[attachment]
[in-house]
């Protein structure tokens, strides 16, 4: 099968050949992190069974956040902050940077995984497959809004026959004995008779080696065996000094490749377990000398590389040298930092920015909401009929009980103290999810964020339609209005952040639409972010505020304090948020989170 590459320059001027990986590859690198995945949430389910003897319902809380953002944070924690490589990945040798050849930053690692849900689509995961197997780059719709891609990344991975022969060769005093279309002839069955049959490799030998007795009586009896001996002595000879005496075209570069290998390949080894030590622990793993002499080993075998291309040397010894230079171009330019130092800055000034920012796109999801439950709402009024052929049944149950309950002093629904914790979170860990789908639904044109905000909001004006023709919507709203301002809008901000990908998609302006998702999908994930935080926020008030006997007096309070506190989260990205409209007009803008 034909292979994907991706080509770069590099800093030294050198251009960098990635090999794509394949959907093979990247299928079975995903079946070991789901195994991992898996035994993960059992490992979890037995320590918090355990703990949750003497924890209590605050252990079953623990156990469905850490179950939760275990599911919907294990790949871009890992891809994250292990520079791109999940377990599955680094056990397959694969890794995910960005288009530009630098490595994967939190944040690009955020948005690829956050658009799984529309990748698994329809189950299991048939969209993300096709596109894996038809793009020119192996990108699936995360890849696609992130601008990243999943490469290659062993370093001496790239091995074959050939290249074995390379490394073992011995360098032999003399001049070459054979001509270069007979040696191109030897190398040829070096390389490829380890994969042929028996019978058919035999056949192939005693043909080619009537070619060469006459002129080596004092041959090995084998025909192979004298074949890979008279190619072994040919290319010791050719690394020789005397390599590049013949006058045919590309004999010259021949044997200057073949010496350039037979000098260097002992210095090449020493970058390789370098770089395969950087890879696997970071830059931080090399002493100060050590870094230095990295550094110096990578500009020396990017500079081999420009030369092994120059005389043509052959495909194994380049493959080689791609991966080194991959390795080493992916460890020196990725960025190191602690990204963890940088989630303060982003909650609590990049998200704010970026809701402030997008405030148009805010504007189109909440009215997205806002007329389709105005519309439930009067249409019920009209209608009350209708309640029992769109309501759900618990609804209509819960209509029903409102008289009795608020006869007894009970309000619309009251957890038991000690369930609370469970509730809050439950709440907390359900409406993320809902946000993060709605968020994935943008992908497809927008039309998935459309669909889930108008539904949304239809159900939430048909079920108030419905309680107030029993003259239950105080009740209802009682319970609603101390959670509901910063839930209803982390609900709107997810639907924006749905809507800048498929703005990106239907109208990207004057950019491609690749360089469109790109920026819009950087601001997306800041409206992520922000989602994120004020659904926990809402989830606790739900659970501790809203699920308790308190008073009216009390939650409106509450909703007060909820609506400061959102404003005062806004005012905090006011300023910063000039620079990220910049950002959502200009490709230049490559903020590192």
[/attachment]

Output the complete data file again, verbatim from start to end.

[in-house]
């Protein structure tokens, strides 16, 4: 099968050949992190069974956040902050940077995984497959809004026959004995008779080696065996000094490749377990000398590389040298930092920015909401009929009980103290999810964020339609209005952040639409972010505020304090948020989170 590459320059001027990986590859690198995945949430389910003897319902809380953002944070924690490589990945040798050849930053690692849900689509995961197997780059719709891609990344991975022969060769005093279309002839069955049959490799030998007795009586009896001996002595000879005496075209570069290998390949080894030590622990793993002499080993075998291309040397010894230079171009330019130092800055000034920012796109999801439950709402009024052929049944149950309950002093629904914790979170860990789908639904044109905000909001004006023709919507709203301002809008901000990908998609302006998702999908994930935080926020008030006997007096309070506190989260990205409209007009803008 034909292979994907991706080509770069590099800093030294050198251009960098990635090999794509394949959907093979990247299928079975995903079946070991789901195994991992898996035994993960059992490992979890037995320590918090355990703990949750003497924890209590605050252990079953623990156990469905850490179950939760275990599911919907294990790949871009890992891809994250292990520079791109999940377990599955680094056990397959694969890794995910960005288009530009630098490595994967939190944040690009955020948005690829956050658009799984529309990748698994329809189950299991048939969209993300096709596109894996038809793009020119192996990108699936995360890849696609992130601008990243999943490469290659062993370093001496790239091995074959050939290249074995390379490394073992011995360098032999003399001049070459054979001509270069007979040696191109030897190398040829070096390389490829380890994969042929028996019978058919035999056949192939005693043909080619009537070619060469006459002129080596004092041959090995084998025909192979004298074949890979008279190619072994040919290319010791050719690394020789005397390599590049013949006058045919590309004999010259021949044997200057073949010496350039037979000098260097002992210095090449020493970058390789370098770089395969950087890879696997970071830059931080090399002493100060050590870094230095990295550094110096990578500009020396990017500079081999420009030369092994120059005389043509052959495909194994380049493959080689791609991966080194991959390795080493992916460890020196990725960025190191602690990204963890940088989630303060982003909650609590990049998200704010970026809701402030997008405030148009805010504007189109909440009215997205806002007329389709105005519309439930009067249409019920009209209608009350209708309640029992769109309501759900618990609804209509819960209509029903409102008289009795608020006869007894009970309000619309009251957890038991000690369930609370469970509730809050439950709440907390359900409406993320809902946000993060709605968020994935943008992908497809927008039309998935459309669909889930108008539904949304239809159900939430048909079920108030419905309680107030029993003259239950105080009740209802009682319970609603101390959670509901910063839930209803982390609900709107997810639907924006749905809507800048498929703005990106239907109208990207004057950019491609690749360089469109790109920026819009950087601001997306800041409206992520922000989602994120004020659904926990809402989830606790739900659970501790809203699920308790308190008073009216009390939650409106509450909703007060909820609506400061959102404003005062806004005012905090006011300023910063000039620079990220910049950002959502200009490709230049490559903020590192």